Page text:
I’m also asked, once in a while, whether the process was cathartic. Well here’s the bad bit. Right now, I’m not entirely sure whether I have survived. At the moment I’m taking a few months away from the hospital. Away from Emergency Medicine. God, I hear you say, not another one.

I don’t particularly want to write about this blindsiding vulnerability – (oh how wonderful is it to appear invincible, in control, untouchable) – but, I am a writer, and the only way I can truly think is with these things; these words, sentences, thoughts, coming from my fingertips.

After all this time, to feel a tiny bit broken, feels the truest kind of failure. We hear a lot about failure – how it is the only way to learn, how it allows us to rise up and grow, like we are some kind of gaseous villain in a superhero movie. But I’m not sure it’s always like that. For some, it’s a pervasive, long term ‘not good enough.’

Medicine, we are beginning to learn, has been a powerful force amplifying that message. You are not good enough.

The compassion equation no longer adds up. While we know that we must reach deep, every single day, into our well of compassion to be half-decent clinicians, the same cannot always be said for those who stand over us, with their administrative roles and executive titles. An unexpected culture of mutual disrespect and suspicion about motives has somehow infested many of these relationships, and it is not clear how to find our way out.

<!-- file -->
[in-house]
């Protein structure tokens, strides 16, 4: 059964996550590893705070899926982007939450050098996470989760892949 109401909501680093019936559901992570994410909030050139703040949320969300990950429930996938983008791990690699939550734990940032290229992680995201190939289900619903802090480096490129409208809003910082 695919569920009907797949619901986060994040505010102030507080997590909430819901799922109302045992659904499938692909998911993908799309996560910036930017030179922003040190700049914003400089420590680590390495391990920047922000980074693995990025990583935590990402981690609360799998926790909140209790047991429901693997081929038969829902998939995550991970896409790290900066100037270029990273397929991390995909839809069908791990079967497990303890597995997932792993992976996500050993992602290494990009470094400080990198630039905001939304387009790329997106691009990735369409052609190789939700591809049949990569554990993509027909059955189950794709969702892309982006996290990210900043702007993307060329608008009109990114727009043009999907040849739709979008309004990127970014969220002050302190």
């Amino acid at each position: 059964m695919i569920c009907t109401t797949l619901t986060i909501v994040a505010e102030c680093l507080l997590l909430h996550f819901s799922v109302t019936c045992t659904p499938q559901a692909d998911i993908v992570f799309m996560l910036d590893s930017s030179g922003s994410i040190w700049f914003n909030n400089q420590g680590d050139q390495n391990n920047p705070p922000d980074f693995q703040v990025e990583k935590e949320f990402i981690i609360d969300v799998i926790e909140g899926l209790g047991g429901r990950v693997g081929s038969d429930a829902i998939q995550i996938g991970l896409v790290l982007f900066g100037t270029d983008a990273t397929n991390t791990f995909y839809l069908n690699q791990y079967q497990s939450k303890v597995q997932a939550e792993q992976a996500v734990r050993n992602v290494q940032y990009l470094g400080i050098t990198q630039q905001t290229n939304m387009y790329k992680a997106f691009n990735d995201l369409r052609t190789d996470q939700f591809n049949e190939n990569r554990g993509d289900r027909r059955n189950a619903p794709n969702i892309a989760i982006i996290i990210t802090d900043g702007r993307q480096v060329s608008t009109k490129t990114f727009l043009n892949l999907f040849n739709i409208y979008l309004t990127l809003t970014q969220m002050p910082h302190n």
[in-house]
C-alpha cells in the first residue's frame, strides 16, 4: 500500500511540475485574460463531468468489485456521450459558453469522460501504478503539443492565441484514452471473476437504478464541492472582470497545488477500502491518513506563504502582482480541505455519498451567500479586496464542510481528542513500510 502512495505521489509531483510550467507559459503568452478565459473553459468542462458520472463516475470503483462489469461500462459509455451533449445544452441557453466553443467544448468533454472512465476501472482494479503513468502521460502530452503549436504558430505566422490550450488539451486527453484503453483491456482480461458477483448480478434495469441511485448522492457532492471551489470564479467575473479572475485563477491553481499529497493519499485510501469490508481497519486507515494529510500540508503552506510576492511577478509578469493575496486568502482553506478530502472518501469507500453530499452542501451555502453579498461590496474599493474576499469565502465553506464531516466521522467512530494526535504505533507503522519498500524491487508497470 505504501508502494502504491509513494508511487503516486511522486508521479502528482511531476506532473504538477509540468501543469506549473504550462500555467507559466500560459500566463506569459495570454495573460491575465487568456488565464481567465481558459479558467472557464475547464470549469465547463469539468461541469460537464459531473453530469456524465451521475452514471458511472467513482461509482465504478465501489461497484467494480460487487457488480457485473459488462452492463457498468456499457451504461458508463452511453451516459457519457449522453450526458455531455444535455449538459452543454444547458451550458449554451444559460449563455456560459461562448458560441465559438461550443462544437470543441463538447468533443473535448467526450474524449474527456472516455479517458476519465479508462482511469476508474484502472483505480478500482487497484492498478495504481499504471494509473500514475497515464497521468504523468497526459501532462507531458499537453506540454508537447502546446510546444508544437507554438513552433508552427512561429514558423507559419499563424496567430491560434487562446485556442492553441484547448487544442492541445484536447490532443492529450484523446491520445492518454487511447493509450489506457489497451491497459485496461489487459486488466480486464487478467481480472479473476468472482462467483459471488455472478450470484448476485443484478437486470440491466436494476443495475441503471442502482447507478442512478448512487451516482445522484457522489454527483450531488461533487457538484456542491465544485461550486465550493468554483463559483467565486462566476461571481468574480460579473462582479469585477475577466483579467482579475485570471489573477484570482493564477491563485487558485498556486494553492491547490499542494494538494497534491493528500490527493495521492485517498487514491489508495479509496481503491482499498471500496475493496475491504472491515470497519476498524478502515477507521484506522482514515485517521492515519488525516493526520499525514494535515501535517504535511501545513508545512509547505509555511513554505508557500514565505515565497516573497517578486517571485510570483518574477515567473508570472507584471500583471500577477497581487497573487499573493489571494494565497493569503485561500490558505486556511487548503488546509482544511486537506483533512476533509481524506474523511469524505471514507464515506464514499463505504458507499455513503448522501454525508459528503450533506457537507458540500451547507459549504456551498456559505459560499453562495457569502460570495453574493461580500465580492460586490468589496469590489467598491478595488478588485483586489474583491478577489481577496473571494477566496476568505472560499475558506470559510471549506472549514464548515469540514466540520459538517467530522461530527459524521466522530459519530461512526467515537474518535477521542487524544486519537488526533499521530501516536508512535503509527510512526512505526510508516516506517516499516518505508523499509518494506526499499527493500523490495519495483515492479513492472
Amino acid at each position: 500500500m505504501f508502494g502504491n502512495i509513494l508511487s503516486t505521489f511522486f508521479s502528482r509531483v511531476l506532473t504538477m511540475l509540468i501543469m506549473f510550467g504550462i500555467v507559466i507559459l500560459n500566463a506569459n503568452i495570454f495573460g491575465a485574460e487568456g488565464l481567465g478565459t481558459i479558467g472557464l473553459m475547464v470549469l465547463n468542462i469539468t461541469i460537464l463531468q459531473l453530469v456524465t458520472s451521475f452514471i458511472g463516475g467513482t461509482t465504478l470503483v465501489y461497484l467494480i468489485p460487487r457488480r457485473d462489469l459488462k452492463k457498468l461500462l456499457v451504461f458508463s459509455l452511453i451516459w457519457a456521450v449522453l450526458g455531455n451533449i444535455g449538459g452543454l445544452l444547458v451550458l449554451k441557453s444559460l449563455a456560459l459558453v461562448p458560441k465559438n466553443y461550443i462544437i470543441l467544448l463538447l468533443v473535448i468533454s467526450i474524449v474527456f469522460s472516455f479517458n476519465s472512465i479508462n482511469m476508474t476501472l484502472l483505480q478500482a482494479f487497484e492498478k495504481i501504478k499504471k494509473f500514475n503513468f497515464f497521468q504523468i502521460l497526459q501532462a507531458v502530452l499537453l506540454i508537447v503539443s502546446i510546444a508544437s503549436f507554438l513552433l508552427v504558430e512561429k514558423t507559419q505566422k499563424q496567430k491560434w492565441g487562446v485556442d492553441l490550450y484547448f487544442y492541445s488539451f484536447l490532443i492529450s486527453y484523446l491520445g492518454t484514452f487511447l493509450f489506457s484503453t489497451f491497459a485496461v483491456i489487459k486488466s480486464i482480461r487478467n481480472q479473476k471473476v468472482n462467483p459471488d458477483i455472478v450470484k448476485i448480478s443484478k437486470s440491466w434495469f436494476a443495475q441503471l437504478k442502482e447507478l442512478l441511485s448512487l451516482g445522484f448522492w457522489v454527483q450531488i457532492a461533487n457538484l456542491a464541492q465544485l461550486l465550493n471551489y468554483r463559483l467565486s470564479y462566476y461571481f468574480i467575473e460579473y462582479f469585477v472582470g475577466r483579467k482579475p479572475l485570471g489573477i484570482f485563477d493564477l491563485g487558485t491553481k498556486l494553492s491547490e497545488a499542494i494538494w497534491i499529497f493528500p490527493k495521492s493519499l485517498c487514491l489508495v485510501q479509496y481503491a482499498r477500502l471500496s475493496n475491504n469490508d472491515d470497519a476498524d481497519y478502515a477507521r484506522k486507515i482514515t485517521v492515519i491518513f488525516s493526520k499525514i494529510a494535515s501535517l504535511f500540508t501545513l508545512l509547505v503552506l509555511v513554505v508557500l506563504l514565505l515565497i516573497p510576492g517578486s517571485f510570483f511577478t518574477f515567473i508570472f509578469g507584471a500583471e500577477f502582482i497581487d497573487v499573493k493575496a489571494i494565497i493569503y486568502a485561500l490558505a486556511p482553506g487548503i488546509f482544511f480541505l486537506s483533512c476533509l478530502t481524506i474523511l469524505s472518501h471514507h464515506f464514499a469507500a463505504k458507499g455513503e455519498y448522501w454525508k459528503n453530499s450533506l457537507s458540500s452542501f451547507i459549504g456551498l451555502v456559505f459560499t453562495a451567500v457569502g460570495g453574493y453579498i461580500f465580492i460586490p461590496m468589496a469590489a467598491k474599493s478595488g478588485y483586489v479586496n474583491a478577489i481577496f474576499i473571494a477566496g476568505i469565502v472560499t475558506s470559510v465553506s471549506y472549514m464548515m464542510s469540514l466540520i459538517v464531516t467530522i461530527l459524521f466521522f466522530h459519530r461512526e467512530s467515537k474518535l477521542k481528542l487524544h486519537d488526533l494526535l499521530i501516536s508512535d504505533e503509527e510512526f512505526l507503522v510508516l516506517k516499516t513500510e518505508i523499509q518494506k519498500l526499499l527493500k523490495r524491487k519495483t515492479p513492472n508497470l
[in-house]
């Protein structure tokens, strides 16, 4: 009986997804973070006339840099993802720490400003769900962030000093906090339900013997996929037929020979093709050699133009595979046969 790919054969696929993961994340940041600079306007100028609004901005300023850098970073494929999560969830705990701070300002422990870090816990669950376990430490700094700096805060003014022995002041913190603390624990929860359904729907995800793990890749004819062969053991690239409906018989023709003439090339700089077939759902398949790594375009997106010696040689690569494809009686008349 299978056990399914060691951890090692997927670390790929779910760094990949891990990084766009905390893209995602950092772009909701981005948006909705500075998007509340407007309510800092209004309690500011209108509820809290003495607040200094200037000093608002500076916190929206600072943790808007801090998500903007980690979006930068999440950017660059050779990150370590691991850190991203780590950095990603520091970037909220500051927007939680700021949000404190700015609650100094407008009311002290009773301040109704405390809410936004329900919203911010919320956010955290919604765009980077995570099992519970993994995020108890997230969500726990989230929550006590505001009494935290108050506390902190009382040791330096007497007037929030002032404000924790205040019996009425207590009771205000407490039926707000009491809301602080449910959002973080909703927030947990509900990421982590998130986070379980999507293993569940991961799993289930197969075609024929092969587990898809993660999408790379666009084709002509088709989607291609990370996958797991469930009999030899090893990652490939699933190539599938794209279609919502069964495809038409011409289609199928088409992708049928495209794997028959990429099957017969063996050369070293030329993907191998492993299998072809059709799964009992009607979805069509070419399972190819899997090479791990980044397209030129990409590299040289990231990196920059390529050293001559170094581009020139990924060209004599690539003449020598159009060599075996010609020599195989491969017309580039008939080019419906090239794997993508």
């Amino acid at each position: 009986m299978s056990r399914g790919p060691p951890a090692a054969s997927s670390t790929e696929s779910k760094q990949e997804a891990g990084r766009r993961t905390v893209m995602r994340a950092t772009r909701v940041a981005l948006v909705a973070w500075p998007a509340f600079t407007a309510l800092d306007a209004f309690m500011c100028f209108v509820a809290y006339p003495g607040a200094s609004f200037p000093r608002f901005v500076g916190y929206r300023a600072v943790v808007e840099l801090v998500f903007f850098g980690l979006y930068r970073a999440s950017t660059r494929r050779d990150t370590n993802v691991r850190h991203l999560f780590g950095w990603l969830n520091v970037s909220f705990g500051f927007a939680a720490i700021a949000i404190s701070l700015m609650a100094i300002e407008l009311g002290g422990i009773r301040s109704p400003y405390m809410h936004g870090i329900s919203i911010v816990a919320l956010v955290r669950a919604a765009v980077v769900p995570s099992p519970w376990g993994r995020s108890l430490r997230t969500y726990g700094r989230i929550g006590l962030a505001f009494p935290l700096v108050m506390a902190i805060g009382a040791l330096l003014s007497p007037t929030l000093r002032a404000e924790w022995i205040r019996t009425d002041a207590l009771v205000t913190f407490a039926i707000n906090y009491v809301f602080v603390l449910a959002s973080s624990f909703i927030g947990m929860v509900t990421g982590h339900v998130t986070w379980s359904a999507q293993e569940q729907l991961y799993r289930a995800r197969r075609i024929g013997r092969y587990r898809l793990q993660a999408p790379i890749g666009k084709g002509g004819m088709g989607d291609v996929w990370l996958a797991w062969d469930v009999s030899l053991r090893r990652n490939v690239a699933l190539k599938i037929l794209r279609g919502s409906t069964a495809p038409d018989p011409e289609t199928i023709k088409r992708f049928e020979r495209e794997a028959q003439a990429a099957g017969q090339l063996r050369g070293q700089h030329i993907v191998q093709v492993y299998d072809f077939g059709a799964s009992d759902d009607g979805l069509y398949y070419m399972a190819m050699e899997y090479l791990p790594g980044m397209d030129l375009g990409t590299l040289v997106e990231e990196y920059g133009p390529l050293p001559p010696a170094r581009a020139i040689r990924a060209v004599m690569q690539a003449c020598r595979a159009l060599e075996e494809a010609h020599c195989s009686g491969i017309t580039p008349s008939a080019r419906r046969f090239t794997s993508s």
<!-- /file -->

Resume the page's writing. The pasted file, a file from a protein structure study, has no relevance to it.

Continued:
We know the health dollar is limited. We know that agitating for individuals is sometimes at cross-purposes to the greater good when it comes to budgetary allocation. We know we must work to make our systems as efficient as possible. But to come away believing that one’s efforts are not good enough, is, over time, damaging.

I am no stranger to the not good enough mantra. I am, after all, female. I see the same wounds from the same words in others – people whose first language is not English, in the voices of our First Nations people whose lives intersect mine, those with illness/disability. Not good enough. For what, one could rightly ask? Who knows, but we have a society that, more and more, seems to enjoy empowering the voices of the strong – those who feel entitled to make others whisper such words to themselves. Have current global events contributed to this anti-mantra? Where oppression of any voice other than that of wealthy white people goes unfettered? I would like to say wealthy, white men, as it mostly is, although it seems to be the first two adjectives that appear the most in this picture.